Tuesday, August 11, 2009

Elizabeth's May Cake - Fudge Cupcakes

I did it again.

I couldn't help myself! I thought I had learned my lesson, but I guess I didn't.

I read another Joanne Fluke book.

I know! It's ridiculous that I read it, given how much I hated the other one. But the very next one in the series had cake in the title, and I had looked at it when I picked up the Lemon Meringue Pie one, AND it involved a mystery ingredient.....so I just had to get it from the library when the year of cakes started.

Luckily, it wasn't quite as bad as the Lemon Meringue Pie book (although that's not saying much). Still, I just had to find out what the secret ingredient was in the Fudge Cupcakes, which was the title recipe). Well..... (spoiler alert!) it was Raspberry Syrup! Who knew!? Thus solving the best mystery Ms. Fluke could possibly put together, because her murder investigations are completely absurd.

Getting back to the cupcakes....

These were awful. I made them twice, because I thought I might have done something wrong, and they were just as bad the second time. I eventually searched online for reviews of the book to see what others had to say about the recipe. Turns out there was a MISPRINT in the original edition: it's not baking SODA, it's baking POWDER! Argh. This was the title recipe, and Fudge Cupcakes sounded oh-so-tasty. I'm thinking about making them again the correct way, but .... I don't have the energy for it just now. If I make them again, I'll post the results. I promise. And I promise not to read another Fluke book again. Really.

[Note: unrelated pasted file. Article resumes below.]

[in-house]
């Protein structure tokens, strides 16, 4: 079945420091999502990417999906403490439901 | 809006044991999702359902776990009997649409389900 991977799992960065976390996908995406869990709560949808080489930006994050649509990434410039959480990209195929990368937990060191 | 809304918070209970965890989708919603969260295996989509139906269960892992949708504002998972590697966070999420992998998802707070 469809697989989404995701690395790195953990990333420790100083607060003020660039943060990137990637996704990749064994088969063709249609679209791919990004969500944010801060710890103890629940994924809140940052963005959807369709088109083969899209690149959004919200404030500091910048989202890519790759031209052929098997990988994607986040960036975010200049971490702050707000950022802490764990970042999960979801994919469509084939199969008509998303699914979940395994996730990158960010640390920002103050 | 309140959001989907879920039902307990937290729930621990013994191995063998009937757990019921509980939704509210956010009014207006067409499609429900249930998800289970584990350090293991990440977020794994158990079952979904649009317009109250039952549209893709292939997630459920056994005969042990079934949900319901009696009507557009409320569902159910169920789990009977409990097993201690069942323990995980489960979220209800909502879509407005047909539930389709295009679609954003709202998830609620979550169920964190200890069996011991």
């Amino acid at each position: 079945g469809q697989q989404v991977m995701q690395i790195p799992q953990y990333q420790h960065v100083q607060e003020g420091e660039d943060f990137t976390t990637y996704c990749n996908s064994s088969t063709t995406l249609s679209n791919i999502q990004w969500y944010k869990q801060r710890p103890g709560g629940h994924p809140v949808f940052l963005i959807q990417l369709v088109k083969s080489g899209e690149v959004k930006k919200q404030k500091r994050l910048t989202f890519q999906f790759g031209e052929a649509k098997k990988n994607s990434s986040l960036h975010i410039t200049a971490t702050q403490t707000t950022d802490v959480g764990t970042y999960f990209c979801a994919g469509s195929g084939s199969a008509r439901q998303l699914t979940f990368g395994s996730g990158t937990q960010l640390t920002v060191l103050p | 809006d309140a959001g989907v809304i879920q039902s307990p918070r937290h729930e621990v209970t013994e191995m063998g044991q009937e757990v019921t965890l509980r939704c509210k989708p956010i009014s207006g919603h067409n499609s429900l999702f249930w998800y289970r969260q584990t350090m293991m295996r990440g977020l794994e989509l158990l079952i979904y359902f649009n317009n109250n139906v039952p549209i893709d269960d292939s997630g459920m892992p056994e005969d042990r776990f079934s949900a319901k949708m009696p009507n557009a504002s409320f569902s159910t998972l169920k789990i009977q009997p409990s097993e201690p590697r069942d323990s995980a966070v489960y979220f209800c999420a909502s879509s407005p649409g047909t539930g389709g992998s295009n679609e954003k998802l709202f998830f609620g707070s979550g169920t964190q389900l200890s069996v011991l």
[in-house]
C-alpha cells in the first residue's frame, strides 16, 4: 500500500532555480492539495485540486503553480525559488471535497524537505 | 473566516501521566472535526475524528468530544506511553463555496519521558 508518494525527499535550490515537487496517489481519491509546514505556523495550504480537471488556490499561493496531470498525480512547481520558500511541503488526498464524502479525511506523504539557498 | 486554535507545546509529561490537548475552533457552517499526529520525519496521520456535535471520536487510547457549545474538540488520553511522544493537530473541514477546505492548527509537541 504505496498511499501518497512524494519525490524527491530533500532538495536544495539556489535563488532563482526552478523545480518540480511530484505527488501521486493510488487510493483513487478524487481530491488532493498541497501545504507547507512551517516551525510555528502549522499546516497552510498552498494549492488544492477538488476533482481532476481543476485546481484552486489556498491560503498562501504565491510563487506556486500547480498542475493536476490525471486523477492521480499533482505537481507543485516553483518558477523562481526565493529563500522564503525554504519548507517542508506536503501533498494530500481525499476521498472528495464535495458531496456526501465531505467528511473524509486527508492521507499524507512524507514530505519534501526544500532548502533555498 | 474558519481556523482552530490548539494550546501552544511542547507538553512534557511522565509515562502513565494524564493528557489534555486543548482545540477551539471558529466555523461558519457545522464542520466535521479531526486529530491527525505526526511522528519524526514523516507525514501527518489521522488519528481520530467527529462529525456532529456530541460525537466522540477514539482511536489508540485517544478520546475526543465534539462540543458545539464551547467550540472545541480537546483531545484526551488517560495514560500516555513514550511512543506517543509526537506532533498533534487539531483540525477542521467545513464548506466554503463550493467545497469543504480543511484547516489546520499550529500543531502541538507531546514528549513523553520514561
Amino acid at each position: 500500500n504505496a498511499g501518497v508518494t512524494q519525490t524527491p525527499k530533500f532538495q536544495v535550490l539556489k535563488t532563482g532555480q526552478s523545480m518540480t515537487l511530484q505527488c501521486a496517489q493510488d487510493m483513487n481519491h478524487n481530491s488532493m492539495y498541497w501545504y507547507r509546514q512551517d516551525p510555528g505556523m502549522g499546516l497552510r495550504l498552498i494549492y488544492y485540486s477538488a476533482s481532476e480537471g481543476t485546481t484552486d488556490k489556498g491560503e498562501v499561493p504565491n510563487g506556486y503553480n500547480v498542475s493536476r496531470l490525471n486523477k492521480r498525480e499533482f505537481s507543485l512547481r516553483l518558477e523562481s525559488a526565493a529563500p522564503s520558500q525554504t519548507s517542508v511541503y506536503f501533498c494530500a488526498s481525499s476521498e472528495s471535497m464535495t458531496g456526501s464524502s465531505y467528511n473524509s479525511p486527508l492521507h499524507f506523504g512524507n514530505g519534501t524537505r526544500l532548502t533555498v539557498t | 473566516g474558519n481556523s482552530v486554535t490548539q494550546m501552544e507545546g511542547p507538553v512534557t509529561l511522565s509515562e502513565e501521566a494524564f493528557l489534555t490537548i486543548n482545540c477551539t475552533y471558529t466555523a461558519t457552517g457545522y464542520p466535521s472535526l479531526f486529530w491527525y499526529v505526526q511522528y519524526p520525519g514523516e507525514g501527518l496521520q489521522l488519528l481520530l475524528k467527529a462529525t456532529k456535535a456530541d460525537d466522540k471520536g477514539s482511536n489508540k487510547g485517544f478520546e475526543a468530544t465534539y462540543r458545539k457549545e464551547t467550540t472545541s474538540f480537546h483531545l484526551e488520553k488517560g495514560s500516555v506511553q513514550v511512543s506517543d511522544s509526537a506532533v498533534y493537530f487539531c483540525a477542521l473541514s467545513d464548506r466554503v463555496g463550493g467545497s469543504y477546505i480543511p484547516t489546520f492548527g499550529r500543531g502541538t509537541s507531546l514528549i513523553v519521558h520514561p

Cross my heart and hope to die.

...'Cuz I'll WANNA die if I read another one! Oh snap!! Good one, Elizabeth.

Right before melting the chocolate

Waiting for the chocolate to melt

And...the chocolate has melted.
I skipped all the steps after this, such as adding flour, etc. Boring.

The finished cupcakes. What the....?

The cupcakes after we poked at them a little bit. They didn't taste too terrible, actually, but they clearly went over the pan and didn't hold their rise. They were also too chewy-weird.

Fudge Cupcakes

(This is the correct recipe, in case you want to make them and post them or something)


  • 4 ounces unsweetened chocolate squares (1 oz each)
  • 1/4 cup white sugar
  • 1/2 cup raspberry flavored syrup (for pancakes- I used Knott's red raspberry)
  • 1 2/3 cups flour
  • 1 1/2 teaspoons baking powder
  • 1/2 teaspoon salt
  • 1/2 cup butter, room temperature (one stick, 1/4 pound, I use sweet butter)
  • 1 1/2 cups white sugar (you use 1 3/4 cups sugar in all)
  • 3 large eggs
  • 1/3 cup milk


  1. Pre-heat oven to 350°F Position rack in the middle of oven.
  2. Line a 12-cup muffin pan with double papers. Since this recipe makes 18 cupcakes, you can use an additional 6-cup muffin pan lined with double papers, or you can butter and flour an 8-inch square cake pan or the equivalent.
  3. Microwave the chocolate, raspberry syrup and 1/4 sugar in a microwave-safe bowl on high for 1 minute. Stir. Microwave again for another minute. At this point, the chocolate will be almost melted, but it will maintain its shape. Stir the mixture until smooth and let cool to lukewarm. (You can also do this in a double boiler on the stove.).